NOTE: This review discusses the English language version of The Fox & the Child with narration by Kate Winslet.
Long before making the popular 2005 drama/nature documentary March of the Penguins (La marche de l’empereur), writer/director Luc Jacquet had conceived the story that would form the basis of The Fox & the Child (Le renard et l’enfant) out of events from his own childhood. While growing up in the Ain region of France, Jacquet formed a bond with a wild fox and that relationship is replicated in The Fox & the Child when a young girl (Bertille Noël-Bruneau) discovers a fox near her home, slowly gains the animal’s trust and eventually forms a unique friendship with it.
As he demonstrated in March of the Penguins, Jacquet knows how to make animals and nature look stunning on camera but he lacks the ability to tell an involving story (at least in the English versions). The Fox & the Child is sweet and cute but it becomes tiresome. Nevertheless, the film is beautiful to look at and the cinematography does justice to this beautiful part of France, which is near the Alps. The English dubbing is annoying and Kate Winslet’s narration is unnecessary although it probably does help the younger audience members maintain concentration, as the film is slow to develop.
As visually delightful as The Fox & the Child is, the mind does wander during its admittedly short running time. You may enjoy imagining what sort of film The Fox & the Child would have been if Werner Herzog did the narration instead of Kate Winslet. Instead of lines like, “My heart was beating so fast! He was so cute!” there would be musings such as, “I now understand that nature is fundamentally about violence, chaos and murder!”
The bottom line is that The Fox & the Child is a nice film, appealing to look at and contains a nice message about the dangers of humans interfering with nature. Beyond that it lacks substance but the fox is suitably cute so that’s the main thing.
It is a good children’s flick and I see it primarily as a documentary, with a fairy tale like narrative inserted to make it more engaging, especially for children. I suppose the English dubbing makes it more accessible to an English-speaking audience though it is a bit stilted with Winslet’s very proper voice-over. If anything, being light on dialogue, it could be a good introduction to sub-titles for children. My 8-year old (who liked the film a lot – 4 stars from him) has no problems with sub-titles as he’s seen much more sophisticated foreign language films over the years. In fact he loved Persepolis and The Edge of Heaven, so this film was a piece of cake for him.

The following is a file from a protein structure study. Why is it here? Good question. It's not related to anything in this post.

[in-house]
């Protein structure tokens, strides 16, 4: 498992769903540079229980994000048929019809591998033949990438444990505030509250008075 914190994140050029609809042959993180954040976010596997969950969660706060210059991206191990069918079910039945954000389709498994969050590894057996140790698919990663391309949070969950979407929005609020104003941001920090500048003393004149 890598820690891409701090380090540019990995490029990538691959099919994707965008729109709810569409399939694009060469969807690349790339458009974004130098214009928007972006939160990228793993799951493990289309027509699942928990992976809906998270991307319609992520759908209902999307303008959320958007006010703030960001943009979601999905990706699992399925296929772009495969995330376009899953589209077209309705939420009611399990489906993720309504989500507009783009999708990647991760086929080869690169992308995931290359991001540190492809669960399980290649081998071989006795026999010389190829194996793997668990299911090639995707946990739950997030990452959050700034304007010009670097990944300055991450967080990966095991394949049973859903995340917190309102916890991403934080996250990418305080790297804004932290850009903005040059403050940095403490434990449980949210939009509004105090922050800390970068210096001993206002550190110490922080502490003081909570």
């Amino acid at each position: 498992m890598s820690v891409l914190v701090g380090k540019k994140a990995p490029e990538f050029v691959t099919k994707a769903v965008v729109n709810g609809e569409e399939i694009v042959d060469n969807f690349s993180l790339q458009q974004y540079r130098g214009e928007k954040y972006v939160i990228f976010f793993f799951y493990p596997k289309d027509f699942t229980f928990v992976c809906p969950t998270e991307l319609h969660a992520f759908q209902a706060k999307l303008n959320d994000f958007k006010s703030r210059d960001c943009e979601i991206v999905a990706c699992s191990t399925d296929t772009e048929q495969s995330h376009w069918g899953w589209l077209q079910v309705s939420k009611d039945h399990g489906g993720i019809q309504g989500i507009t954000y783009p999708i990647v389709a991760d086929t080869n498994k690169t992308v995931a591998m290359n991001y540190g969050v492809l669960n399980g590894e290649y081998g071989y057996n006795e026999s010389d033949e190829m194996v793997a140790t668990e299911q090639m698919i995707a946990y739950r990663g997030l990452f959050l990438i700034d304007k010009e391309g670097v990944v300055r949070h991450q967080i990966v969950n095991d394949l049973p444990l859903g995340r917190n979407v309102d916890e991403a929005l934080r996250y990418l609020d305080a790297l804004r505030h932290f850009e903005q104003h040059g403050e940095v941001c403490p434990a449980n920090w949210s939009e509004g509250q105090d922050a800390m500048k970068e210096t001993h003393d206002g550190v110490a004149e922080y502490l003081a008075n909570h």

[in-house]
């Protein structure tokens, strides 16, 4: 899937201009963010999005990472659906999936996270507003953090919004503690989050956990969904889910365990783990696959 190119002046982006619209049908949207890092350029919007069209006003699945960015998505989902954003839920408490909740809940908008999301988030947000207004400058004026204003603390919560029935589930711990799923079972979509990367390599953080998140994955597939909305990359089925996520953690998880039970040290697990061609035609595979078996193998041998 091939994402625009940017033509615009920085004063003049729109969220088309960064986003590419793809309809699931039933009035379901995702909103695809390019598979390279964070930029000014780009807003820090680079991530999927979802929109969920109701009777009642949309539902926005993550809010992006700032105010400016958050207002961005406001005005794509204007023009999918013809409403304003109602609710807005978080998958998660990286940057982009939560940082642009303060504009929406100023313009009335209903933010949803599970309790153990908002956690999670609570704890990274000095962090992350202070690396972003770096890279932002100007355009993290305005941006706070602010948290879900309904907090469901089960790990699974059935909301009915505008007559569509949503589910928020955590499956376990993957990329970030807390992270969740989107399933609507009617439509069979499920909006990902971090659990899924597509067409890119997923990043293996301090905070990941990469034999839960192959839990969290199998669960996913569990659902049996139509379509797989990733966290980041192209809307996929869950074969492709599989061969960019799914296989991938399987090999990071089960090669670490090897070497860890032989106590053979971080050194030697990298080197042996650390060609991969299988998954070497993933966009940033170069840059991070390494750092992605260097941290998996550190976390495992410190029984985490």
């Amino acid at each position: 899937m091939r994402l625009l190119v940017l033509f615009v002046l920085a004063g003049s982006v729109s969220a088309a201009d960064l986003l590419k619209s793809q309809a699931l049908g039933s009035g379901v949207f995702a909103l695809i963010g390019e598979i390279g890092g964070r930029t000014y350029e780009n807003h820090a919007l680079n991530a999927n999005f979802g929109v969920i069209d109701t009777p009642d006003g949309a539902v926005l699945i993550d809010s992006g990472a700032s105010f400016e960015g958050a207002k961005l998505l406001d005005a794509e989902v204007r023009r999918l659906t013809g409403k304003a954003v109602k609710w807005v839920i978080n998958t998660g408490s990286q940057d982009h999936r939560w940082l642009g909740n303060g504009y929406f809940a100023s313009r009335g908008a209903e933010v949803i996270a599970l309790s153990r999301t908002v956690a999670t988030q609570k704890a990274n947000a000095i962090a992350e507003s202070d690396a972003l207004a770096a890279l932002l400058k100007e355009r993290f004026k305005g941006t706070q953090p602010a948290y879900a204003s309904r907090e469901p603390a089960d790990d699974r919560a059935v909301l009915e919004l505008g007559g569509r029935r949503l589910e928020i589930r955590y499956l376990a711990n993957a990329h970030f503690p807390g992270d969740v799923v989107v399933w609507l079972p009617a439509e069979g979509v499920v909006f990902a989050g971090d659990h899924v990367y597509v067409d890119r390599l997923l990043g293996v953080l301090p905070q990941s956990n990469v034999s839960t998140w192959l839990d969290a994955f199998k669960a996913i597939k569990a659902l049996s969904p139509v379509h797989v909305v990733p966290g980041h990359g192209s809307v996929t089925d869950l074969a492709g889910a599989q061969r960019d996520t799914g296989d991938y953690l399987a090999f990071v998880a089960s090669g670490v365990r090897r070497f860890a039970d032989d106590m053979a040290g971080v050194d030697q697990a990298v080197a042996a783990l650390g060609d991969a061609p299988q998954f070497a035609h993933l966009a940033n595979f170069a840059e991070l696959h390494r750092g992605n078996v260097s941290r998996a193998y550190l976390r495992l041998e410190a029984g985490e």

It is too long, by about 20 minutes. You feel your head starting to nod off about 2/3 of the way in. For what it is, it’s OK, a nice film for children that’s acceptable for the parents.
I actually did nod off for about 15 minutes and when I woke up I really didn’t care that I had missed anything. That’s never a good sign.
On another note, when I was 8 I think I was into Gremlins and Ghost Busters.
Hehe, I was into The Sound of Music, Mary Poppins and Chitty Chitty Bang Bang. Honestly.
I felt that this film was well put together and was acceptable for all ages. For those who nodded off during any part of the film, I would have to say that you weren’t paying attention and probably shouldn’t have started the movie in the first place. The length was fine and communicated the message of one’s communing with nature.
Fair comment Michael. I only saw it because I had to review it on the radio so I will admit that I had no great desire to see it in the first place. Glad to see that you and others were able to get more out of it than I was.
I just watched this film with two 7 year olds on either arm. We were all deeply engaged. The simplicity of the film was absolutely wonderful. Beyond being safe, I thought it expressed the potency of the relationship between people and nature without being overwhelming. I thought that the simple narrative done by Kate Winslet was very warm and quite perfectly simple for younger children, while inspiring older minds to reflect on their own childhood adventures. The cinematography is absolutely gorgeous. A stunning and refreshing film in it’s innocent and graceful subtlety.
Beautifully expressed Emunah! I may have to give it another chance one day.
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